UN wants positive response from Israel on raid probe
UN Secy Gen Ban Ki-moon wants a swift and positive response from Israel to his proposal for an international probe into Israeli raid on a Gaza-bound flotilla.
United Nations: UN Secretary General Ban
Ki-moon wants a swift and positive response from Israel to his
proposal for an international probe into the May 31 Israeli
raid on a Gaza-bound flotilla that killed nine people.
"The Secretary-General looks forward to a swift and
positive response from the Israelis," Martin Nesirky,
spokesperson of Secretary General Ban Ki-moon, told
journalists, noting that under that proposal, Turkish and
Israeli involvement would be critical.
Rejecting calls for an international probe, Israel has
set up a domestic investigation with international actors,
which includes Lord David Trimble, a Nobel Peace laureate from
Northern Ireland, and Brig Gen Ken Watkin, former judge
advocate general of the Canadian Forces.
But last week Ban made it clear that such a probe was
welcome but did not satisfy the standards of an international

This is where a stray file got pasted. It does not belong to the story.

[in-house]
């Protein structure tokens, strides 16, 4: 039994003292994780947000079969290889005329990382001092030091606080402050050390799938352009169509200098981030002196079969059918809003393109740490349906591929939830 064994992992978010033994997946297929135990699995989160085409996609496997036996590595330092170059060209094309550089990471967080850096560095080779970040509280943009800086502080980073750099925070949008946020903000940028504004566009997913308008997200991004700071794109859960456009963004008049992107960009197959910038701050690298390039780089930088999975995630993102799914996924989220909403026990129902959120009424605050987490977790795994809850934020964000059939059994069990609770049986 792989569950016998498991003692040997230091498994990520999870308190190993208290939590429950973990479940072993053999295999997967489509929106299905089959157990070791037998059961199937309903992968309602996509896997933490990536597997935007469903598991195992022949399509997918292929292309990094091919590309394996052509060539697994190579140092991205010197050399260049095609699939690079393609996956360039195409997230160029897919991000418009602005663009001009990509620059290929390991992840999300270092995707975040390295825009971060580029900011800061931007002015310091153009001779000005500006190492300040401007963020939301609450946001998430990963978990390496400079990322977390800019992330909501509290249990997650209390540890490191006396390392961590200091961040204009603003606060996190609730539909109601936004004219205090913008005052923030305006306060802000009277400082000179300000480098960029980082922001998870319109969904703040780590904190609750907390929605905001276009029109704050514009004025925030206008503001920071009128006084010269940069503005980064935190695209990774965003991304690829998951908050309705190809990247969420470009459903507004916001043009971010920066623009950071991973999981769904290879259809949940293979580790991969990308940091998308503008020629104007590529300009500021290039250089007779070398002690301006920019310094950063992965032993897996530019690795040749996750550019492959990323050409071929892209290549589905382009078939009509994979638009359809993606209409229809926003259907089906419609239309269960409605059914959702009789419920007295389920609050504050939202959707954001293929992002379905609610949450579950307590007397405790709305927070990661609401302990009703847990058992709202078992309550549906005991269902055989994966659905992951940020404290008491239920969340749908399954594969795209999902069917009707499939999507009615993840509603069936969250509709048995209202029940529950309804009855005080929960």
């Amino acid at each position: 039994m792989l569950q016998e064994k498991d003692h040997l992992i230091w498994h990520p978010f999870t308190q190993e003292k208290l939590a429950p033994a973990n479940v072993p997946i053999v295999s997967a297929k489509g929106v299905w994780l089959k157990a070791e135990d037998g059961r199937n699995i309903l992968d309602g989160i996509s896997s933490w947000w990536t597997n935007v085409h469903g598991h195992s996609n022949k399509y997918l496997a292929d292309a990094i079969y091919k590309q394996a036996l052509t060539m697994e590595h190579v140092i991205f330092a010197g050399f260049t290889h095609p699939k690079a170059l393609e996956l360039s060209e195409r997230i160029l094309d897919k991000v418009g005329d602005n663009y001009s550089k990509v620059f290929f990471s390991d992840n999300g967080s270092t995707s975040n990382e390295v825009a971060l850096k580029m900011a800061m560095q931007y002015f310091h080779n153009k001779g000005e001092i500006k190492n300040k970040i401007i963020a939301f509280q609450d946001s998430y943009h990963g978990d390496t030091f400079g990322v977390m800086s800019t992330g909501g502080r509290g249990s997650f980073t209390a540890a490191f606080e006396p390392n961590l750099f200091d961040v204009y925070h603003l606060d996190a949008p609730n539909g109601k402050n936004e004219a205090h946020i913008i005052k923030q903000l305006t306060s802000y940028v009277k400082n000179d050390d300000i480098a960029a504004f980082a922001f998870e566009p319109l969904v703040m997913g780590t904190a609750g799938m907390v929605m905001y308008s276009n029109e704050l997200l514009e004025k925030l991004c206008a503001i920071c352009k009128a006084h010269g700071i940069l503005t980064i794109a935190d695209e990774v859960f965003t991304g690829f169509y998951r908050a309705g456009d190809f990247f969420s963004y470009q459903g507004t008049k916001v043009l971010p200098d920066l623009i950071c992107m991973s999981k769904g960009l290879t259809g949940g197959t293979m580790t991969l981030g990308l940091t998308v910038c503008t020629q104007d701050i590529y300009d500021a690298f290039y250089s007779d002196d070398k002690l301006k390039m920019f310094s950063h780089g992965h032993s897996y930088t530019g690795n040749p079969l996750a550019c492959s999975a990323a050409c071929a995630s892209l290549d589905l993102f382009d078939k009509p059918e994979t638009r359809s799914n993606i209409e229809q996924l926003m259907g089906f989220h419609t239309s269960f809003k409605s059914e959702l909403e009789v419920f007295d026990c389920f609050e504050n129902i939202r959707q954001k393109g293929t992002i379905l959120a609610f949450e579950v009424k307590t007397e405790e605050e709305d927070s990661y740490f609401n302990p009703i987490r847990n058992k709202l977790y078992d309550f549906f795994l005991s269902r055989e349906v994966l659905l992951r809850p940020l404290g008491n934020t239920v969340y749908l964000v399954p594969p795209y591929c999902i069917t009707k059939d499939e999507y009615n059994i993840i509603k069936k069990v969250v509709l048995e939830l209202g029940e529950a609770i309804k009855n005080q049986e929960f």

"I know that there are going to be two international
observers. But what I have heard from most of the countries is
that it is not sufficient enough to have international
credibility," Ban said.
Shortly after the raid, the UN Security Council issued
a presidential statement condemning Israel’s interception of
the aid convoy and calling for a "prompt, impartial, credible
and transparent investigation."
Since then, many nations especially Turkey support an
international investigation into the probe but the United
States has been more muted in its criticism of its key ally
and backed a domestic inquiry.
"The Security Council called for a prompt, impartial,
credible and transparent investigation conforming to
international standards," Ban said.
"I have proposed an international panel, under the
aegis of a third party and in which both Turkey and Israel
would actively participate."
Ban`s proposal would include a panel of four members
with one representative each from Israel and Turkey, headed by
Geoffrey Palmer, a former New Zealand Prime Minister.
Turkey has accepted this proposal but Ban still trying
to convince Israel that the two panels could exist together.
Meanwhile, under pressure from the international
community, Israel decided to ease the three year long blockade
of the Gaza strip and increase the flow of goods to 1.5
The UN and the Quartet have welcomed this move but
underlined the need to see the change in policy being acted
Nesirky told journalists that it was "crucial to see
how that shift would be implemented."